Re: Transparency v semi-transparency

From: Christina Z. Anderson ^lt;[email protected]>
Date: 06/07/05-02:27:46 PM Z
Message-id: <006f01c56b9f$5ff76cb0$6101a8c0@your6bvpxyztoq>

So here's what I found about Maimeri PY139.

I went ahead and painted the PY 110 M. Graham on black paper alongside the
PY139 Maimeri, (both isoindolines (sp) so I figured it might be a closer
pigment substitute to your PY110 than the other yellows, and in side by side
swatches of all the yellows I have, it is the closest match, along with M.
Graham's gamboge substitute.).

On black paper which approximates your testing on dark layers of gum the
PY139 is, in fact, slightly less transparent. On white paper I see very
little difference in transparency, though, exposed over marks below, except
there is one minor/major difference I do see: the Maimeri has a very faint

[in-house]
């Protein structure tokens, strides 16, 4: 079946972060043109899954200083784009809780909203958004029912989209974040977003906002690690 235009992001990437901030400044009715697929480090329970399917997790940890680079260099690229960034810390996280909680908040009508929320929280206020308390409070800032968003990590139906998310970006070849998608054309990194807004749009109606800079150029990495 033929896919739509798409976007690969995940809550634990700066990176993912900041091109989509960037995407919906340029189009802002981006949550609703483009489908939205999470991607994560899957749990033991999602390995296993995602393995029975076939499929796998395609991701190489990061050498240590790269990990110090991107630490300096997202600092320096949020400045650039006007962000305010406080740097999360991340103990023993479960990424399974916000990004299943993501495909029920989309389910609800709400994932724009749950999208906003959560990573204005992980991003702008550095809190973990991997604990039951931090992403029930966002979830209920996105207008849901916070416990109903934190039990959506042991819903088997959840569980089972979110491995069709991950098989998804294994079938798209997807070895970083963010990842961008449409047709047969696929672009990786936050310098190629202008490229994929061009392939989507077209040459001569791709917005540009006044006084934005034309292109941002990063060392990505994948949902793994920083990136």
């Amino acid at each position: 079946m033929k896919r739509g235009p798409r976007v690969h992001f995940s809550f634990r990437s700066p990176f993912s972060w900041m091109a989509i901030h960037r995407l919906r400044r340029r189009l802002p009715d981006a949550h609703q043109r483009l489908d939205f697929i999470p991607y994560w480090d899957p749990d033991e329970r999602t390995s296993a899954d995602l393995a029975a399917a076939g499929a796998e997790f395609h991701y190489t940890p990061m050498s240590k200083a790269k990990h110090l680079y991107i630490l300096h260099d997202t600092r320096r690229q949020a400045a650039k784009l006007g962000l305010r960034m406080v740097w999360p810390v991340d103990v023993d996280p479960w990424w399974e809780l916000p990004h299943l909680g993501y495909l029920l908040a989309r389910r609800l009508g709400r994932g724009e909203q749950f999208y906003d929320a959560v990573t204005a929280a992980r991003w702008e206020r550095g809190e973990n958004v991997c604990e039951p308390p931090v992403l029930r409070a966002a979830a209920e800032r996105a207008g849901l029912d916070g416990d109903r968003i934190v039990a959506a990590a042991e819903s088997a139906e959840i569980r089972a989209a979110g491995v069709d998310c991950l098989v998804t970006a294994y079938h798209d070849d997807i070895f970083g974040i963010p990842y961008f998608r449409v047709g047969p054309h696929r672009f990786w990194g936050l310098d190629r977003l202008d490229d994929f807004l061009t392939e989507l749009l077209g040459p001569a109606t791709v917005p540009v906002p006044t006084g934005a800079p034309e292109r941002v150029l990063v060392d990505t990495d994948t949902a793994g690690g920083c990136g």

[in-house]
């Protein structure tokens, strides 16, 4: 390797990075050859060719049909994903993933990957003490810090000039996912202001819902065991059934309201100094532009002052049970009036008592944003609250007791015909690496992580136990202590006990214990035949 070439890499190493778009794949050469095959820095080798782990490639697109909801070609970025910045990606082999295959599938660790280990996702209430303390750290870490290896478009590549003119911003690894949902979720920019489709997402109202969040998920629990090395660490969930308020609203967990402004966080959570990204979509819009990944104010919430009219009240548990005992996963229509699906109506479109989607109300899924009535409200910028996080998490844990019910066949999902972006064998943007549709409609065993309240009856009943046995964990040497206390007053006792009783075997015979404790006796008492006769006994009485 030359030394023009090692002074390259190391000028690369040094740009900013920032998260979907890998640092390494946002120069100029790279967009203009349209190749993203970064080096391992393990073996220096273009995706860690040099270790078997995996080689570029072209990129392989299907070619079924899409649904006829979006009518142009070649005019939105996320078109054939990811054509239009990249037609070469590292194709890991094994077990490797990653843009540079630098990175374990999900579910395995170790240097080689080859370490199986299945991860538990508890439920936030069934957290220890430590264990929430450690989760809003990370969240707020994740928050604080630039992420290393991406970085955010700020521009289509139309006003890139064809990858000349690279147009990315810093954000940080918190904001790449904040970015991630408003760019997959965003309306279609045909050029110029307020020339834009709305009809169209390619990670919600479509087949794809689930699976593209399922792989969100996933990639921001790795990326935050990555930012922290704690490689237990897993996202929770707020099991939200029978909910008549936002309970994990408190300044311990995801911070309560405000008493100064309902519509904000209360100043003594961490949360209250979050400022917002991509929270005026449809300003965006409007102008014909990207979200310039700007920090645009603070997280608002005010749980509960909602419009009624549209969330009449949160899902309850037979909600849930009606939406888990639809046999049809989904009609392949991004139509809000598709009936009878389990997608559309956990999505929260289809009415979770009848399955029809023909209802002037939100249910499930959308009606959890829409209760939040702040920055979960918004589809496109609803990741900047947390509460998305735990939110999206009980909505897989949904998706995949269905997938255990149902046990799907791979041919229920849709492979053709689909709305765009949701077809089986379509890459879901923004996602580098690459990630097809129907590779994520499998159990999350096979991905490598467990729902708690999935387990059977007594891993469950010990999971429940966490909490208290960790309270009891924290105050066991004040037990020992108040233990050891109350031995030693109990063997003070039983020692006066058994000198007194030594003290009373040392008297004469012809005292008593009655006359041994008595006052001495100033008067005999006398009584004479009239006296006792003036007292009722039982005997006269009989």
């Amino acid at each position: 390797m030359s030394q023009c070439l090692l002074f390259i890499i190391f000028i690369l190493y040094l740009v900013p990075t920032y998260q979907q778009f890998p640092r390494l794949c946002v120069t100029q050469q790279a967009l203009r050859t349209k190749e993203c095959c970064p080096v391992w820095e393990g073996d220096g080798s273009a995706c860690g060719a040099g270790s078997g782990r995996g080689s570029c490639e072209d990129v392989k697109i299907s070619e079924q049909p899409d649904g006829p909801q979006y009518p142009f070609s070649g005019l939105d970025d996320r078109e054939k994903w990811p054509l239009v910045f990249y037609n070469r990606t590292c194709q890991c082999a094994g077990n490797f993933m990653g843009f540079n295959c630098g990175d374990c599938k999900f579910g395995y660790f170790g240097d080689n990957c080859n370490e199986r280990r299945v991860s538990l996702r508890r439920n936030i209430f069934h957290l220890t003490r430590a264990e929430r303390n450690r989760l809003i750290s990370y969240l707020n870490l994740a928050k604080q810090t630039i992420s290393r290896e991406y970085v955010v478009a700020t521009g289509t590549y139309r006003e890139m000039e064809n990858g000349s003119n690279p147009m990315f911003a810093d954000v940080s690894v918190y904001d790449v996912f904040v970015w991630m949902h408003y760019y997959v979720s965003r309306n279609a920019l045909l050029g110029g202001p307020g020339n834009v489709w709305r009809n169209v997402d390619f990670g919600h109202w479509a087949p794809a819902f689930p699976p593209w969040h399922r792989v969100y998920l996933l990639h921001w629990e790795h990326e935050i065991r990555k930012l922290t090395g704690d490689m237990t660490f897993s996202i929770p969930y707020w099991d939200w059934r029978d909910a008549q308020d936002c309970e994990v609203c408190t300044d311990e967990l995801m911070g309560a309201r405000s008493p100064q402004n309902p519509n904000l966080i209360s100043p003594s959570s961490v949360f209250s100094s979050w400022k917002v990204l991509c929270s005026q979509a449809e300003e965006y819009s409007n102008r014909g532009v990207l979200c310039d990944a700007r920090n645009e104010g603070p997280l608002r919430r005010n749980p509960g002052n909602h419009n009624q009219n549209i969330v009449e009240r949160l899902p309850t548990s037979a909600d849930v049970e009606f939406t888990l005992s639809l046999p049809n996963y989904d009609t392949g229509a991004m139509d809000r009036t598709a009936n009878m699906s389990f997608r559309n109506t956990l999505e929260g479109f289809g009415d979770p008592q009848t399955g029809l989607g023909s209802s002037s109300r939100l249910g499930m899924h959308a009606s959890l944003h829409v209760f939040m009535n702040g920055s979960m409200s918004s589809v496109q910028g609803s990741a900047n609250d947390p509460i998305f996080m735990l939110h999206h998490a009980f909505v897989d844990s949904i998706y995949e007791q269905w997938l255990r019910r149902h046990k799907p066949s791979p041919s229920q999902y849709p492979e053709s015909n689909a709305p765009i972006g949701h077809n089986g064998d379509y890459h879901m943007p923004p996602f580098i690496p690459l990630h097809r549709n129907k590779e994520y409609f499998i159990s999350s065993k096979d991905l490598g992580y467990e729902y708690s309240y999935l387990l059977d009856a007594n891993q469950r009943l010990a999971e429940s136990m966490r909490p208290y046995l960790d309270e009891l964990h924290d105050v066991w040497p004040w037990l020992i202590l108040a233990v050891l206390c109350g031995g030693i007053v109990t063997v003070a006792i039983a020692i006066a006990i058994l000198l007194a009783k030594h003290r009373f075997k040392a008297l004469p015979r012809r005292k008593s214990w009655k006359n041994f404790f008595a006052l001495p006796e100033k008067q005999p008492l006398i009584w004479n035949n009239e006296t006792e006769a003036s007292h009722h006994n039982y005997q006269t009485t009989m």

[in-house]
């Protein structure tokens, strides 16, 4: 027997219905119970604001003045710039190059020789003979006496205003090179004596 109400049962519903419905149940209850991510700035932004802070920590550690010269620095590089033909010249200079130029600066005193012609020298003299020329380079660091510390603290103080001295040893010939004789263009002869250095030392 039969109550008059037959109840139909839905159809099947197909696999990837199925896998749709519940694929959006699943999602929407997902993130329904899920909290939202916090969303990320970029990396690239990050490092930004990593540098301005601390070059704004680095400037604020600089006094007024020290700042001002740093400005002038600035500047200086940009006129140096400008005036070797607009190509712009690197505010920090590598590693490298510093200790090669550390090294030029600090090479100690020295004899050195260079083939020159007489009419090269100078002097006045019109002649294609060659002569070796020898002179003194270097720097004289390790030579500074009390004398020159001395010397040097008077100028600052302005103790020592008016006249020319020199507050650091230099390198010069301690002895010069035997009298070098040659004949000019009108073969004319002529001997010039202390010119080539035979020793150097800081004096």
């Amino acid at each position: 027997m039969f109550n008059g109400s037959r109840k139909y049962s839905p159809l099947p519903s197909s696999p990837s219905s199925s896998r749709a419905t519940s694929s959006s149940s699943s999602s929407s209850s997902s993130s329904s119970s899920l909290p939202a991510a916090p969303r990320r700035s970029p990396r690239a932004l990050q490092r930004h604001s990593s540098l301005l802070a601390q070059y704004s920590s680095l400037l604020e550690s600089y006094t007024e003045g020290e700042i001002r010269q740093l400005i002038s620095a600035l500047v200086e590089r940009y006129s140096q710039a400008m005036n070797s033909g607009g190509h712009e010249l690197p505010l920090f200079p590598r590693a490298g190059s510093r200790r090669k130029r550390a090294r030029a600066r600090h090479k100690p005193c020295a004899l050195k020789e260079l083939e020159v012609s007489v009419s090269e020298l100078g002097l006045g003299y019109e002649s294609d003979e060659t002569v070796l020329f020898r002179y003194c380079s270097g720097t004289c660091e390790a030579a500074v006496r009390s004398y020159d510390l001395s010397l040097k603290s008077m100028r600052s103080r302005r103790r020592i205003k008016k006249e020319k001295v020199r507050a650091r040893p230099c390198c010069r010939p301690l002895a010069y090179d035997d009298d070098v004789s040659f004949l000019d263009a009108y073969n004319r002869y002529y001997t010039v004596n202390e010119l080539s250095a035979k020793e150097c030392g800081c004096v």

muddy green bias when exposed with dichromate. You may not see it unless it
is side by side with the same exposure of PY110, but in my opinion, PY139
Maimeri and PY110 M. Graham are close but no cigar. The PY 110 is as you
say a clearer color not only in transparency but in color bias as well. Too
bad M. Graham decided to dispense with it. Any other companies making it as
a stand alone pigment?

I suppose it isnt' the end of the world for me, tho, in that it is a bit on
the orangey side when doing a straight tricolor mix, and therefore I can use
more primary yellows in that scenario...

I'm off to photograph a bamboo forest...enough of this testing :)

(big snip from Katharine)
> PY 175 (benzimidazolone yellow) -- semitransparent
> PY110-(isoindoline) -- transparent
> PY 151 (benzimidazolone lemon)--semitransparent
> PY 3 (Arylide (hansa) yellow light)--semitransparent
> and PY 35 (cadmium yellow) --semiopaque
Received on Tue Jun 7 14:28:12 2005

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